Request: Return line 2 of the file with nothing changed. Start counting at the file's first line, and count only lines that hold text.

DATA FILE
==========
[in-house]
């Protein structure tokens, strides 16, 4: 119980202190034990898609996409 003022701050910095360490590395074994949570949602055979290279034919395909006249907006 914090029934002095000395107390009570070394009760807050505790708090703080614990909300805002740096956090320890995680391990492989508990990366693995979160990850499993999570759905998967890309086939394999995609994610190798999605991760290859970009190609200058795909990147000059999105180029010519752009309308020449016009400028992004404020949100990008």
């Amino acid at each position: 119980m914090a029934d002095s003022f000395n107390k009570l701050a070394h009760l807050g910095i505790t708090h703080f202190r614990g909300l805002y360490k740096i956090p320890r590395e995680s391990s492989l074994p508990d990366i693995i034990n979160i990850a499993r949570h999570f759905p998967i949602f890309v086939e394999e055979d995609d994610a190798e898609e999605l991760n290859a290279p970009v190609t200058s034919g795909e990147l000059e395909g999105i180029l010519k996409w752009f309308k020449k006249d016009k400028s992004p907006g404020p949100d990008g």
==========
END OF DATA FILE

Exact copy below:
């Protein structure tokens, strides 16, 4: 119980202190034990898609996409 003022701050910095360490590395074994949570949602055979290279034919395909006249907006 914090029934002095000395107390009570070394009760807050505790708090703080614990909300805002740096956090320890995680391990492989508990990366693995979160990850499993999570759905998967890309086939394999995609994610190798999605991760290859970009190609200058795909990147000059999105180029010519752009309308020449016009400028992004404020949100990008």